A person enters hospice based on a primary diagnosis. Multiplying cancer cells will lead to the death. Or, the aging heart grows weaker. Maybe lungs are compromised. Dementia demolishes normalcy. All of these illnesses may become fatal.
However, as we get older, as we get sicker, as we become more vulnerable, there’s typically more than one illness eroding the sturdy walls of our vitality. When a hospice team first reviews a patient’s history, her or his comorbidities are discussed along with the primary disease. In other words, we are alert to the other life-limiting conditions that assault fragile flesh and brittle bones. As a non-medical participant in the care of a patient, the number (and numbing names) on a list of comorbidities that can afflict someone often flabbergasts me.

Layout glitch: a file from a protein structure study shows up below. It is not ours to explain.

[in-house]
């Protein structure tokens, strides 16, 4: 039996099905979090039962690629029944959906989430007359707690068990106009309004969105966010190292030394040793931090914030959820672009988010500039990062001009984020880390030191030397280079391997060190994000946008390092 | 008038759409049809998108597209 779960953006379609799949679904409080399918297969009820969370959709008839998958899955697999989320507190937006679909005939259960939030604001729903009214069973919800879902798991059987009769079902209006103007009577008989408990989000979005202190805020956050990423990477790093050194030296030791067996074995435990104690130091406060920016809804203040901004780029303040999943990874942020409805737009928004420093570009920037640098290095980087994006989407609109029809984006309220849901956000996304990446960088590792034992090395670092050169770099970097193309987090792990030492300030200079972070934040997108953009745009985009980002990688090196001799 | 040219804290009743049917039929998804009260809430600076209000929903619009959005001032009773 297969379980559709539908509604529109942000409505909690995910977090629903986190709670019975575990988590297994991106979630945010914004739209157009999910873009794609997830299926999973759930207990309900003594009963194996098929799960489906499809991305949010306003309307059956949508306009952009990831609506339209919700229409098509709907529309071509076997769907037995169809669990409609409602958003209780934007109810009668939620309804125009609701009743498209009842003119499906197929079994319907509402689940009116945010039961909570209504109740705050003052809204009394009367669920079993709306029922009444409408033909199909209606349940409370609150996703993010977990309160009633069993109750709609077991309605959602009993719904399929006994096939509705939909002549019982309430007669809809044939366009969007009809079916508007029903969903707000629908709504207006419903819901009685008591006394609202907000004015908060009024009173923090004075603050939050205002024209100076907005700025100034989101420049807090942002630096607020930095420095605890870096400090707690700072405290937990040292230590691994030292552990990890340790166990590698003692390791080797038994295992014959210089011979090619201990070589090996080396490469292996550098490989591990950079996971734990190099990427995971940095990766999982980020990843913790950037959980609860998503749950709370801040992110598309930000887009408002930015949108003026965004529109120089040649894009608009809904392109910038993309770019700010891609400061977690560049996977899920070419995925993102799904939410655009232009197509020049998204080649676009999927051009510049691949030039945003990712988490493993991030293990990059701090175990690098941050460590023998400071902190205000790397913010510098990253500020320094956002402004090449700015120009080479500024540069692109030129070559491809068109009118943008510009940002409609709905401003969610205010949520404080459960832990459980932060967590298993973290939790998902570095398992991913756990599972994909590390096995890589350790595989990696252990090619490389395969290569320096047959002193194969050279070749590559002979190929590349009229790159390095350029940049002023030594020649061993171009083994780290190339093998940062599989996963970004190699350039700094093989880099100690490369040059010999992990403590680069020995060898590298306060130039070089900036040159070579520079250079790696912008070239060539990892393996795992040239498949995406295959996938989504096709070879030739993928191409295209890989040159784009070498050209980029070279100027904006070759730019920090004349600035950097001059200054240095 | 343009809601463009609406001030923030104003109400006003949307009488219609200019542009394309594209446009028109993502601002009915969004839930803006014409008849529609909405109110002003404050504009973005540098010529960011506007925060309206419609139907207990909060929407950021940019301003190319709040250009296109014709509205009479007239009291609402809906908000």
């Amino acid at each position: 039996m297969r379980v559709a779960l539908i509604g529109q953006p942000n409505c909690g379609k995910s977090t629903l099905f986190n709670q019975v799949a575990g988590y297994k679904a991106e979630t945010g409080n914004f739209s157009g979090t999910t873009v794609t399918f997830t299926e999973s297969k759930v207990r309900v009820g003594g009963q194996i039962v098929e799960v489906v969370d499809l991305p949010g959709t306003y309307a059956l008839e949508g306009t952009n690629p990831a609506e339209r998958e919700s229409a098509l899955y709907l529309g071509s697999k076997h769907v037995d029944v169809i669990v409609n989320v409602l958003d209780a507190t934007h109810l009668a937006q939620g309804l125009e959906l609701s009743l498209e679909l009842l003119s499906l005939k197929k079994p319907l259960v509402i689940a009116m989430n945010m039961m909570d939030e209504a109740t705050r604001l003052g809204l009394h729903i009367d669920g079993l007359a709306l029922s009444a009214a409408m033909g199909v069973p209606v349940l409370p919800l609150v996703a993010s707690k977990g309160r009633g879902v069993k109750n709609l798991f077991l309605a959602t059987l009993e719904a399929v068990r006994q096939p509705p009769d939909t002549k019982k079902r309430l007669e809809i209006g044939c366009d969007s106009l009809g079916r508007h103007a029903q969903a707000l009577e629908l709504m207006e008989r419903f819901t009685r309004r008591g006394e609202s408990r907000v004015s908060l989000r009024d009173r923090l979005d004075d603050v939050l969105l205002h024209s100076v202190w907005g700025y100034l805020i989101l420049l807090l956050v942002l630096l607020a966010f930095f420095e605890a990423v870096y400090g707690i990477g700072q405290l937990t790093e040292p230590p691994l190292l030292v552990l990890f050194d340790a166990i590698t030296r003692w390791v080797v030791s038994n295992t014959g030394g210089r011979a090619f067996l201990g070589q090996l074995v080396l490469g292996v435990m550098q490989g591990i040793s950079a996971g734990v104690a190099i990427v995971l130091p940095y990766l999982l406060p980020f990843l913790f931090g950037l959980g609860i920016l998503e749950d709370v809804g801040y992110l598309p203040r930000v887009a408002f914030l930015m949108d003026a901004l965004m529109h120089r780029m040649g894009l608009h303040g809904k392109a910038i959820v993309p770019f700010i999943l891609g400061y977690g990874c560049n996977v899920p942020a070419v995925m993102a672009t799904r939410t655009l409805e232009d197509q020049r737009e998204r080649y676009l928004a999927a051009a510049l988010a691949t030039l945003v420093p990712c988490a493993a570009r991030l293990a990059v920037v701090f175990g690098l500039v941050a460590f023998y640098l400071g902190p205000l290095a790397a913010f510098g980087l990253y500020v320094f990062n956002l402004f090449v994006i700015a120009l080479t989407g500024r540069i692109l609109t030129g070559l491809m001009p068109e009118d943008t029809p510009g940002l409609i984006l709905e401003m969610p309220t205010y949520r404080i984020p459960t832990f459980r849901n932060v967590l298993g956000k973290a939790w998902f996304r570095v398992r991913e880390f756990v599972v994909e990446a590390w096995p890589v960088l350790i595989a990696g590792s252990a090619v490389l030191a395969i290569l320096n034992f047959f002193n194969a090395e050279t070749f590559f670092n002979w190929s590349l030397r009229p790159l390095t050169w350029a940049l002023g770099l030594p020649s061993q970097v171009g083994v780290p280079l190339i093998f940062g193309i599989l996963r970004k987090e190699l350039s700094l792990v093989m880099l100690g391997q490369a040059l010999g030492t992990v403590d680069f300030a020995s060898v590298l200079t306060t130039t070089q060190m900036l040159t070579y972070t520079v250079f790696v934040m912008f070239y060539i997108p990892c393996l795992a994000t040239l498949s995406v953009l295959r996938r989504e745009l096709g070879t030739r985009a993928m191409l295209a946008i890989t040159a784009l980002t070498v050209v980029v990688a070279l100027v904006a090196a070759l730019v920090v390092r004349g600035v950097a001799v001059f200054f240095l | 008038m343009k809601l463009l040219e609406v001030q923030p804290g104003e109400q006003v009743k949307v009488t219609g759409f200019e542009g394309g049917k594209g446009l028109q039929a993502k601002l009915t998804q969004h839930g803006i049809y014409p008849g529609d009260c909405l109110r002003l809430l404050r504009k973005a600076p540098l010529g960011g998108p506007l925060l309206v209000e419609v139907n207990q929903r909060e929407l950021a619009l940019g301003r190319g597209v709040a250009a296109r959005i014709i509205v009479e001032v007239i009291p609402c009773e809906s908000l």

Let’s say Patient A, a lovely 60-something teacher, is dying from breast cancer. But she also has . . . diabetes, hypertension, AAA, CVA and DJD and more.
Let’s say Patient B, a once feisty 80-something, struggles with congestive heart failure. But he also has . . . Alzheimer’s, CBBG, Hypothyroidism, Acute MI and COPD and more.
So many things can harm or kill us. (Can harm or kill . . . me.) Read More →by